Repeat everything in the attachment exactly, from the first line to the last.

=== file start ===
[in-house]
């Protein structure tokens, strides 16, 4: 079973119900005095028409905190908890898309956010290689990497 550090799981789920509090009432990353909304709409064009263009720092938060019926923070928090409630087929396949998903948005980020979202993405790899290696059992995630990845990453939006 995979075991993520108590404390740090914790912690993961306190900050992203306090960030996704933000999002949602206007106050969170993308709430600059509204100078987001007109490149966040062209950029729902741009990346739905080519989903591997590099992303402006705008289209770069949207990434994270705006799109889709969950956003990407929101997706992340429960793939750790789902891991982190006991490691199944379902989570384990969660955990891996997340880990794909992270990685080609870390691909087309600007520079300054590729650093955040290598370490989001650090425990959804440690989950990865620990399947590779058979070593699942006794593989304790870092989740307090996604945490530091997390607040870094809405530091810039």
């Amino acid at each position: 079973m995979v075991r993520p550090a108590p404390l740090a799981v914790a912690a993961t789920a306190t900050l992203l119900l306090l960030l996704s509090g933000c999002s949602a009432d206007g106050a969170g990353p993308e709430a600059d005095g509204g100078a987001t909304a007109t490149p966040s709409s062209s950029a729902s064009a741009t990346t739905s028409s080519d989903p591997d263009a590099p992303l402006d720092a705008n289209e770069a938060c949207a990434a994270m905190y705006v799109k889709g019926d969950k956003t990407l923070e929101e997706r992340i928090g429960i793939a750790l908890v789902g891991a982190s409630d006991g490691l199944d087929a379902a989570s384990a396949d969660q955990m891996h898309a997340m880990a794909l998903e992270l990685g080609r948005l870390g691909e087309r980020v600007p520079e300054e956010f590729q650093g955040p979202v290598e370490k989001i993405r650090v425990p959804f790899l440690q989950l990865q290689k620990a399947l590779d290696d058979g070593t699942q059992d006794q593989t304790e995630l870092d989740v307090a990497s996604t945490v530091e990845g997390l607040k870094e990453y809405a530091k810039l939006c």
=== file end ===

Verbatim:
[in-house]
């Protein structure tokens, strides 16, 4: 079973119900005095028409905190908890898309956010290689990497 550090799981789920509090009432990353909304709409064009263009720092938060019926923070928090409630087929396949998903948005980020979202993405790899290696059992995630990845990453939006 995979075991993520108590404390740090914790912690993961306190900050992203306090960030996704933000999002949602206007106050969170993308709430600059509204100078987001007109490149966040062209950029729902741009990346739905080519989903591997590099992303402006705008289209770069949207990434994270705006799109889709969950956003990407929101997706992340429960793939750790789902891991982190006991490691199944379902989570384990969660955990891996997340880990794909992270990685080609870390691909087309600007520079300054590729650093955040290598370490989001650090425990959804440690989950990865620990399947590779058979070593699942006794593989304790870092989740307090996604945490530091997390607040870094809405530091810039």
């Amino acid at each position: 079973m995979v075991r993520p550090a108590p404390l740090a799981v914790a912690a993961t789920a306190t900050l992203l119900l306090l960030l996704s509090g933000c999002s949602a009432d206007g106050a969170g990353p993308e709430a600059d005095g509204g100078a987001t909304a007109t490149p966040s709409s062209s950029a729902s064009a741009t990346t739905s028409s080519d989903p591997d263009a590099p992303l402006d720092a705008n289209e770069a938060c949207a990434a994270m905190y705006v799109k889709g019926d969950k956003t990407l923070e929101e997706r992340i928090g429960i793939a750790l908890v789902g891991a982190s409630d006991g490691l199944d087929a379902a989570s384990a396949d969660q955990m891996h898309a997340m880990a794909l998903e992270l990685g080609r948005l870390g691909e087309r980020v600007p520079e300054e956010f590729q650093g955040p979202v290598e370490k989001i993405r650090v425990p959804f790899l440690q989950l990865q290689k620990a399947l590779d290696d058979g070593t699942q059992d006794q593989t304790e995630l870092d989740v307090a990497s996604t945490v530091e990845g997390l607040k870094e990453y809405a530091k810039l939006c």